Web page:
Learning any new piece of software can be challenging. Add a complex process like accounting, and you may feel apprehensive about your ability to learn how to use it.
While QuickBooks was designed for small businesses, focusing on forms and keeping the accounting jargon to a minimum, it is important to manage expectations that you might not be able to simply jump into the software and complete your accounting tasks.
Here are some suggestions below that will help you become more familiar and confident in using QuickBooks.
Open a sample file
While you are exploring QuickBooks, it is a good idea to work with a sample file. That way, you can look around and practice without risking compromising your company file. You will be able to see how completed records and transactions should look and try your hand at entering sample data of your own.
Before you open a sample file, you might need to close your current company. Click on File in the upper left to open that menu, then select Close Company. A window will open that should have your company file in its list. Below that, you will see three boxes containing different options. Click on the down arrow next to Open a sample file, as pictured above (this may look slightly different in your version). Choose the one you want to open and click on it. QuickBooks will load again with that file open. When you are done looking at the sample file, go to File | Close Company again. The No Company Open window should appear again. Click on your company file name and then on Open to return to your own file.
Learn where your lists are
You will be storing a great deal of information in lists. For example, when you create a record for a product or service you sell, it goes into a master list that you can access by opening the Lists menu at the top of the screen and clicking on Item List. You’ll also open the Lists menu when you want to add options to an existing type of list, like Class List (QuickBooks allows you to assign Classes to transactions so you can group related information, like departments or locations for example).
Try a Transaction
Sales receipts and invoices are two sales transactions you will probably want to get familiar with first. QuickBooks comes with templates that resemble these sales forms’ paper counterparts. You simply fill in the blanks by entering data and selecting options from drop-down lists. Open the Customers menu and select Create Invoices. Click the back arrow above Find in the upper left corner to see sample invoices. Then click the right arrow to get back to a blank form and create an invoice by clicking the down arrows in blank fields to see your sample lists.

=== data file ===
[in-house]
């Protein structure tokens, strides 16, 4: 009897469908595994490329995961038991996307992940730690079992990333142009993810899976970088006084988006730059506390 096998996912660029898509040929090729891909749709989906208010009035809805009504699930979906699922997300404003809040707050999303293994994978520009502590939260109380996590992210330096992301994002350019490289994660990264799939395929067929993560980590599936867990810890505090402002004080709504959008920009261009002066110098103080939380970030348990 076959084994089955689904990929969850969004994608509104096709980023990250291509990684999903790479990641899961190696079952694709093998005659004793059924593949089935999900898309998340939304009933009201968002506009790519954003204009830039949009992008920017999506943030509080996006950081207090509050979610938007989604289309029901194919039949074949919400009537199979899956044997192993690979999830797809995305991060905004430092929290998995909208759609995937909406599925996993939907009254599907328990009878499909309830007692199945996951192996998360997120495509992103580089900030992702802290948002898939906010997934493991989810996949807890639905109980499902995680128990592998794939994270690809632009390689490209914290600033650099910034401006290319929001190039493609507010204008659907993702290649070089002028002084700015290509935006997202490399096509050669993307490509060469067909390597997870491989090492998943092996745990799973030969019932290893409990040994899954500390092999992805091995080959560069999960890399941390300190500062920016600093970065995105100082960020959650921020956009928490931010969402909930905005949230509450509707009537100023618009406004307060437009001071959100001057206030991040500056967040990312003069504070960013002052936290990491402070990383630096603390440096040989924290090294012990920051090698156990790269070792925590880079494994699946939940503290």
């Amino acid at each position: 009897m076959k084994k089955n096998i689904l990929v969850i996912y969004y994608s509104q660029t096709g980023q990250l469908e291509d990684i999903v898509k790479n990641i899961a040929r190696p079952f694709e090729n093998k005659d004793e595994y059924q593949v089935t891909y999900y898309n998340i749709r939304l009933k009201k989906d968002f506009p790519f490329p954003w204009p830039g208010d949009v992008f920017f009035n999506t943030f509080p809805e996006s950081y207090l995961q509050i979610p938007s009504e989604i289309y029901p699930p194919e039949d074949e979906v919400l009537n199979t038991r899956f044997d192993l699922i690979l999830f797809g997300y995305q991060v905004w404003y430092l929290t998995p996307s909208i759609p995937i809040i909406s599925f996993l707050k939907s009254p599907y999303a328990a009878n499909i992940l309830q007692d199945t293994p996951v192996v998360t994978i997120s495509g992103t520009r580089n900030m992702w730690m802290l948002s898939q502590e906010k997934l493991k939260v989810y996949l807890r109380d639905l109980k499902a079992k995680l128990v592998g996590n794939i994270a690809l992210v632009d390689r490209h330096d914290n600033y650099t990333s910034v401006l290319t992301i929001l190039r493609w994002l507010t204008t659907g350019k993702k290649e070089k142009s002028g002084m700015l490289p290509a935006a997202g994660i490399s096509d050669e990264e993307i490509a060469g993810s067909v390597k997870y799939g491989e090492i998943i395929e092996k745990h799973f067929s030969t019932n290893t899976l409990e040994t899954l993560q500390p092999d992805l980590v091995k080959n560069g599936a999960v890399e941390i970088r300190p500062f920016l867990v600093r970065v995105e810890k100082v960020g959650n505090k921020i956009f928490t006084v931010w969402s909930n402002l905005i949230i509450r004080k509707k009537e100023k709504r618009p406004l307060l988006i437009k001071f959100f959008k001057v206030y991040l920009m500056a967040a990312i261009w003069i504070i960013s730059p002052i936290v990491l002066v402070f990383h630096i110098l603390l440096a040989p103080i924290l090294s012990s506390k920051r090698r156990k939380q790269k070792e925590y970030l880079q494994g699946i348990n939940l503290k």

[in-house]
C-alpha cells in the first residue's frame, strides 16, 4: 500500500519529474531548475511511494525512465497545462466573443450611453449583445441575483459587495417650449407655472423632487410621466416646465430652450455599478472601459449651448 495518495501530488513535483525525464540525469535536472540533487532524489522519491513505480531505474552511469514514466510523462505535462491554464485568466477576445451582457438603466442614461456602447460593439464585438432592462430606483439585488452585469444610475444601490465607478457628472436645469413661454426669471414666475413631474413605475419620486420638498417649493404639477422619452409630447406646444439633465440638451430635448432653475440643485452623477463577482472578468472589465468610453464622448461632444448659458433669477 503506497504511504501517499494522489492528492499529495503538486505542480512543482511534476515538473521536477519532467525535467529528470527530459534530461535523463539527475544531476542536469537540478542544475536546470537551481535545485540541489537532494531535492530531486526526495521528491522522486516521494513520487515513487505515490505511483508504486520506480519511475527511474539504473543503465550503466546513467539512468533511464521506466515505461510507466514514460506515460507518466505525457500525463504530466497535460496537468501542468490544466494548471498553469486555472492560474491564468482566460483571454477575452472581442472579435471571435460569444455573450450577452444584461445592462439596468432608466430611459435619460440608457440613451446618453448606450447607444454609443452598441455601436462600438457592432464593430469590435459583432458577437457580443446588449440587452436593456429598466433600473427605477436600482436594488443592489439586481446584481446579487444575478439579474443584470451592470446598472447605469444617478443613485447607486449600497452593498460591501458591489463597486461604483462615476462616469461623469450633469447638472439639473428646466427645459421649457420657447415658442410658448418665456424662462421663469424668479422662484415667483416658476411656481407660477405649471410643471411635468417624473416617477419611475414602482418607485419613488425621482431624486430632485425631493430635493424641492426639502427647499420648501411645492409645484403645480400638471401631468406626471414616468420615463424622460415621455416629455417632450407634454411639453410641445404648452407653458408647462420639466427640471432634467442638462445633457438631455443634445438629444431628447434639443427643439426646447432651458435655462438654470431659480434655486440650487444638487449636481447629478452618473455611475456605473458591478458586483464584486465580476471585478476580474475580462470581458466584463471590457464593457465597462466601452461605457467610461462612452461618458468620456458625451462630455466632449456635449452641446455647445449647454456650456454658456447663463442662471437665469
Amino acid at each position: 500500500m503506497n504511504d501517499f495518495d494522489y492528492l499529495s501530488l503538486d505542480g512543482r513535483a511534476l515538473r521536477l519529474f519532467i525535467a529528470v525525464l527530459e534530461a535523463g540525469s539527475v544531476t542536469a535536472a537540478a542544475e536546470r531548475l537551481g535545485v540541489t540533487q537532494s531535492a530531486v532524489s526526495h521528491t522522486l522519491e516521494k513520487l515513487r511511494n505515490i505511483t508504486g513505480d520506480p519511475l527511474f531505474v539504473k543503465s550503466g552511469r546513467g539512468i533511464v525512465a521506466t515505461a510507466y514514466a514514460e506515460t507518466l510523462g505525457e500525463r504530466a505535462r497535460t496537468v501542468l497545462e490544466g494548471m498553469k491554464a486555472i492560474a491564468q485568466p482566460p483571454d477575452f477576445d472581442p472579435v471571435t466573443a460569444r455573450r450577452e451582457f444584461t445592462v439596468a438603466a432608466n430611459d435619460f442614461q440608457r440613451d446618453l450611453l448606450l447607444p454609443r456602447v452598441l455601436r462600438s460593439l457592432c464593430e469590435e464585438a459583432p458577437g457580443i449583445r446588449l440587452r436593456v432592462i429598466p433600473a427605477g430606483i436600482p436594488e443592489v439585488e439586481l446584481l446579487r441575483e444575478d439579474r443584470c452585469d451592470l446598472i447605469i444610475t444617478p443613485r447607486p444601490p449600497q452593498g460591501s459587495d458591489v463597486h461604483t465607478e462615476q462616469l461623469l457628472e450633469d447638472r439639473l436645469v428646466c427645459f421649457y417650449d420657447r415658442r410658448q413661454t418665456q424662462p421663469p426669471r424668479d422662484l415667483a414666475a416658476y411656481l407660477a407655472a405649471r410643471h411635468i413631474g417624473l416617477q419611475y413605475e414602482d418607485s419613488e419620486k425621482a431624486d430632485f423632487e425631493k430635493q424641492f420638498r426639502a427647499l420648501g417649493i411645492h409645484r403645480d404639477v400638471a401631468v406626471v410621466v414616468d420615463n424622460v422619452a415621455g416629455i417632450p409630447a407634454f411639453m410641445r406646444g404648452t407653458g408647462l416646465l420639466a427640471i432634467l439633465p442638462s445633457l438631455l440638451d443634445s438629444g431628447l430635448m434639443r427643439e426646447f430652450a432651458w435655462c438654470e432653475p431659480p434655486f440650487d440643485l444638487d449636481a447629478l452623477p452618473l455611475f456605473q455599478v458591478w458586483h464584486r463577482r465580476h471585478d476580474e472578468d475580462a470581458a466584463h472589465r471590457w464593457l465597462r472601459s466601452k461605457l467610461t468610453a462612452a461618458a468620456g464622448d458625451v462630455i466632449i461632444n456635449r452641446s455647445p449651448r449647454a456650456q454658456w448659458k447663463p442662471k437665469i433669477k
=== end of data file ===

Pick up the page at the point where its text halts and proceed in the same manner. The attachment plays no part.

Tip: If you would like a greater overview of sales receipts and invoices, please reference this article.
Once you start entering records and transactions, you will want to be able to access that information in ways that provide insight on how your company is doing. You will eventually start running reports in QuickBooks, but the software also accomplishes this through its Snapshots. There are three of them, and they all provide these overviews by using data tables and charts. Open the Company menu and click on Company Snapshot, then click the tabs to move between Company, Payments, and Customer. You will learn how QuickBooks provides real-time information about your finances.
Look at the Income Tracker
It is easy to see the status of your invoices (and estimates) in QuickBooks. Open the Customers menu and select Income Tracker. Colored bars at the top of the screen show you what is outstanding and what has been paid. A list of the related transactions appears below these bars.
As we said earlier, QuickBooks can be overwhelming when you first start to use it. We can ease that transition by providing training and consulting on the best way to use QuickBooks.
Tip: We cannot stress enough the importance of having your QuickBooks set up correctly and learning how accounting transactions move through the software. Every entry entered into QuickBooks posts to multiple accounting reports. You want to be able to rely on your reports to make necessary decisions about your business as well as file your annual taxes.